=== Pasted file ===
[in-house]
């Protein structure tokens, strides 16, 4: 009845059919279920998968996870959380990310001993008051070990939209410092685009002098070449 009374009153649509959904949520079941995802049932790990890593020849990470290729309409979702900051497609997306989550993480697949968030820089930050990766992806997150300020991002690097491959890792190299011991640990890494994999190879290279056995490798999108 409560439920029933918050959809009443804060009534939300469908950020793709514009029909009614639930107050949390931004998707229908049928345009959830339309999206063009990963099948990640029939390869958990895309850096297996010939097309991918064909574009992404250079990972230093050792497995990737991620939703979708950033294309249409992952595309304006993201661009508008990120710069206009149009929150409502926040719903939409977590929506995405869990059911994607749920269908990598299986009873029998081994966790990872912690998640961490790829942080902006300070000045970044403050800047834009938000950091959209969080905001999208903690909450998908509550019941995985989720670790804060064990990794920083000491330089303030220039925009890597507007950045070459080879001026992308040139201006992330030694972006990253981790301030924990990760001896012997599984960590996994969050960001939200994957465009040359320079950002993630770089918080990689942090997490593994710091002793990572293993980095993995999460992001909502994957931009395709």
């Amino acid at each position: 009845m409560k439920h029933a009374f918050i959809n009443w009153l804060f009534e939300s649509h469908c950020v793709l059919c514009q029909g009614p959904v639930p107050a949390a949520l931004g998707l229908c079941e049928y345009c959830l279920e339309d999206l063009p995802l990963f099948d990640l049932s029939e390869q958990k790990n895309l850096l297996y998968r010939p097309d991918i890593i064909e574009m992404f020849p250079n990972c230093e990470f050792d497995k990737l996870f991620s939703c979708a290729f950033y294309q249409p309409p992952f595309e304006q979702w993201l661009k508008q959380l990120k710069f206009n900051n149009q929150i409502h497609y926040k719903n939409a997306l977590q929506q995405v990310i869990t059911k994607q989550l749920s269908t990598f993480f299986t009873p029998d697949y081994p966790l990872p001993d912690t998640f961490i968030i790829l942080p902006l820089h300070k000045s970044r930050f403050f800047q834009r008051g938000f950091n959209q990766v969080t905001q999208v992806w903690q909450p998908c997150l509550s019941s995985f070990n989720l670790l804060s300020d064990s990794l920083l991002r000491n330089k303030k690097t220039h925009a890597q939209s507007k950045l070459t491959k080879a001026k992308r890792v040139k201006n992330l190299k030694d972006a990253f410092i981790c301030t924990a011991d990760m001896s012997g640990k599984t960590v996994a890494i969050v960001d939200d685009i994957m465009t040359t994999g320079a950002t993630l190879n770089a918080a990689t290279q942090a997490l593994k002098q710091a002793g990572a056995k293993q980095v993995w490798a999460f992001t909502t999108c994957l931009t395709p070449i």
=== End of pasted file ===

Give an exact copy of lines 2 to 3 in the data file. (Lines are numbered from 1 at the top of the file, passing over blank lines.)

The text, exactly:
């Protein structure tokens, strides 16, 4: 009845059919279920998968996870959380990310001993008051070990939209410092685009002098070449 009374009153649509959904949520079941995802049932790990890593020849990470290729309409979702900051497609997306989550993480697949968030820089930050990766992806997150300020991002690097491959890792190299011991640990890494994999190879290279056995490798999108 409560439920029933918050959809009443804060009534939300469908950020793709514009029909009614639930107050949390931004998707229908049928345009959830339309999206063009990963099948990640029939390869958990895309850096297996010939097309991918064909574009992404250079990972230093050792497995990737991620939703979708950033294309249409992952595309304006993201661009508008990120710069206009149009929150409502926040719903939409977590929506995405869990059911994607749920269908990598299986009873029998081994966790990872912690998640961490790829942080902006300070000045970044403050800047834009938000950091959209969080905001999208903690909450998908509550019941995985989720670790804060064990990794920083000491330089303030220039925009890597507007950045070459080879001026992308040139201006992330030694972006990253981790301030924990990760001896012997599984960590996994969050960001939200994957465009040359320079950002993630770089918080990689942090997490593994710091002793990572293993980095993995999460992001909502994957931009395709």
């Amino acid at each position: 009845m409560k439920h029933a009374f918050i959809n009443w009153l804060f009534e939300s649509h469908c950020v793709l059919c514009q029909g009614p959904v639930p107050a949390a949520l931004g998707l229908c079941e049928y345009c959830l279920e339309d999206l063009p995802l990963f099948d990640l049932s029939e390869q958990k790990n895309l850096l297996y998968r010939p097309d991918i890593i064909e574009m992404f020849p250079n990972c230093e990470f050792d497995k990737l996870f991620s939703c979708a290729f950033y294309q249409p309409p992952f595309e304006q979702w993201l661009k508008q959380l990120k710069f206009n900051n149009q929150i409502h497609y926040k719903n939409a997306l977590q929506q995405v990310i869990t059911k994607q989550l749920s269908t990598f993480f299986t009873p029998d697949y081994p966790l990872p001993d912690t998640f961490i968030i790829l942080p902006l820089h300070k000045s970044r930050f403050f800047q834009r008051g938000f950091n959209q990766v969080t905001q999208v992806w903690q909450p998908c997150l509550s019941s995985f070990n989720l670790l804060s300020d064990s990794l920083l991002r000491n330089k303030k690097t220039h925009a890597q939209s507007k950045l070459t491959k080879a001026k992308r890792v040139k201006n992330l190299k030694d972006a990253f410092i981790c301030t924990a011991d990760m001896s012997g640990k599984t960590v996994a890494i969050v960001d939200d685009i994957m465009t040359t994999g320079a950002t993630l190879n770089a918080a990689t290279q942090a997490l593994k002098q710091a002793g990572a056995k293993q980095v993995w490798a999460f992001t909502t999108c994957l931009t395709p070449i």